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Amenra Elite Wrestling

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Do you remember the last time you saw doom metal on national television? Well, if you saw All Elite Wrestling’s Dynamite on TNT recently (August 4th), you witnessed Malakai Black make his debut (the former Aleister Black in WWE and Tommy End on the Indies). So, finally, some entertainment you enjoy!

Black was inspired by Belgian doom metal masters Amenra and their song “Ogentroost,” which was released earlier this year on the album De Doorn via Relapse Records. Black walked out with a fantastic skull adorned with deer horns headgear. The entire entrance had an eerie black metal atmosphere, and only three spotlights were present: one at the entrance, one at the ropes, and one in the ring. Ogentroost means “eye comfort,” and Black’s character has a poor eye that is constantly changing. Ogentroost is also the name for the parasitic plant eyebright. Is it conceivable that the character is being foreshadowed?

Belgian hexad Amenra have been redefining hardcore and metal for more than two decades. Their seventh album, De Doorn (“the thorn”), sees them turn that reinvention inside to broaden the musical adventure they began 21 years ago. While Neurosis and Crowbar are apparent influences, their goal as a band is more complex than simply aping their heroes, developing from humble beginnings to encompass mixed media and eliciting the most intense emotional response imaginable.

Amenra attracted a like-minded group of bands, including Oathbreaker and The Black Heart Rebellion, as they expanded and matured. They went on to form the Church Of Ra, a name you’ll see splashed across shirts, backpacks, and pins after sharing creative ideas and even band members. While this may appear cultish or even bizarrely exclusive, the truth is that it’s more of a tool for them to find and share ideas with like-minded people.

Their most recent album departs from prior releases. It’s a collection of songs gathered over time rather than an album written only to be a finished product. Because this opus is so distinct from the others, they didn’t feel comfortable with it being part of the same sequence, and thus De Doorn was born.

Long before we started watching wrestling in the mid-’90s, it was already synonymous with metal. But, of course, metal and wrestling have always been bedfellows that go together like spaghetti and meatballs or Beavis and Butt-Head, whether it was dudes with long hair who were fans of the genre, the theme music wrestlers utilized, or performances by bands at events in the squared circle.

Wrestling, like metal, has long existed on the periphery of popular culture. Even the most popular metal bands aren’t what you typically hear on the radio, and wearing a Metallica t-shirt will make some people think you’re an oddball. Wrestling is just like that; if you tell someone you’re a fan, they could call you an overgrown child, but a few months later, they’ll be posting on Facebook about how they’re watching Wrestlemania live.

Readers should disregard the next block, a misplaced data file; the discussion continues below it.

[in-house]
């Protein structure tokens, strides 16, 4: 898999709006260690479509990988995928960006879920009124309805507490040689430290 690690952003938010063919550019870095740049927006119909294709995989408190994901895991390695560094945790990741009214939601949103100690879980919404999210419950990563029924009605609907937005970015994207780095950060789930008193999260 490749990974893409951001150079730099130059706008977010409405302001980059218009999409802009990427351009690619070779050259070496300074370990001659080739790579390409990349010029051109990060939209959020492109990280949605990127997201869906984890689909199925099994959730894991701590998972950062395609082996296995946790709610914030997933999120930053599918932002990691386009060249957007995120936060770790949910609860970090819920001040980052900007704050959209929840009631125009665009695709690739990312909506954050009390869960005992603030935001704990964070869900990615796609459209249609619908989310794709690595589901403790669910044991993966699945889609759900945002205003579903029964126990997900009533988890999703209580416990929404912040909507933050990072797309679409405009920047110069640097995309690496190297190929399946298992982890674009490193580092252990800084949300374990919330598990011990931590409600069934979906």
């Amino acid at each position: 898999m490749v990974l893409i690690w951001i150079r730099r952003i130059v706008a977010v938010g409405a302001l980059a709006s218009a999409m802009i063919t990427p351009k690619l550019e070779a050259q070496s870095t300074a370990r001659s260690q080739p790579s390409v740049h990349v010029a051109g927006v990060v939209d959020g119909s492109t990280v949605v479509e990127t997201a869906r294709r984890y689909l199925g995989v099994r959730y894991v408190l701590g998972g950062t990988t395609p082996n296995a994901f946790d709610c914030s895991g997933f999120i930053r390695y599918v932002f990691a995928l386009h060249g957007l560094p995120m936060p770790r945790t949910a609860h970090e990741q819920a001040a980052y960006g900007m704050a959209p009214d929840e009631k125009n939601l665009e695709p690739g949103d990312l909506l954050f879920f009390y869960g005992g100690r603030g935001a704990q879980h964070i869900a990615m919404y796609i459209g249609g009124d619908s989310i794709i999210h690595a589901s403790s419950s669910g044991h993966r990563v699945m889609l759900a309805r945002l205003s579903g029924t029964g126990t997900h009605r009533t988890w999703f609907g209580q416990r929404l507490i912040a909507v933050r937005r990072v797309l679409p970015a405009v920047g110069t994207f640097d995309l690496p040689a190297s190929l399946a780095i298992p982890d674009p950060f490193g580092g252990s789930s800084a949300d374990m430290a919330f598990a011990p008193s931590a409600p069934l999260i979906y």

While both metal and wrestling are popular enough among the general public, they still feel like specialized subcultures. WWE’s flagship show, Raw, is frequently the highest-rated show on television on Monday nights, and metal bands have sold out stadiums since the genre’s birth. The theatrical elements is one major notable link between wrestling and metal; for example, KISS, a group of four near-elderly men who paint their faces. Which, of course, wrestlers do too!

Who introduced these two? That honour goes to Michael P S Hayes, a Freebird, a Fabulous Freebird. The Freebirds were the first to use entrance music and had lacquered hair and razzle-dazzle jackets. Then, as heavy rock became a part of the wrestling world, a Lynyrd Skynyrd song inspired the Freebirds’ name and music. Ozzy Osbourne of Black Sabbath walked The British Bulldogs to battle the Hart Foundation at Wrestlemania II. Finally, with the godfather of shock rock, Mr. Alice Cooper, appearing in the corner of Jake ‘The Snake’ Roberts, Wrestlemania III smashed North America’s indoor attendance record.

Outside of the ring, wrestling superstars carry the Rockstar flame. Chris Jericho is the lead vocalist of the metal band Fozzy and a full-fledged pro wrestler with over twenty years of experience. Likewise, Jeff Hardy, once of team extreme and WWE superstar, is the lead vocalist of a band.

It doesn’t end there, as you may know. Wrestling has always had a symbiotic relationship with other types of pop culture, whether it’s movies, TV shows, comic books, video games, or even rock music. Compared to the old-fashioned concept of ‘sports entertainment,’ Vince McMahon (owner of WWE, then WWF) compared their presentations to a rock concert in the 1980s. Musicians have been a part of significant wrestling events since the inaugural Wrestlemania in 1984. Usually, it’s either performing or, if you’re lucky, being inducted into the renowned WWE Hall Of Fame.

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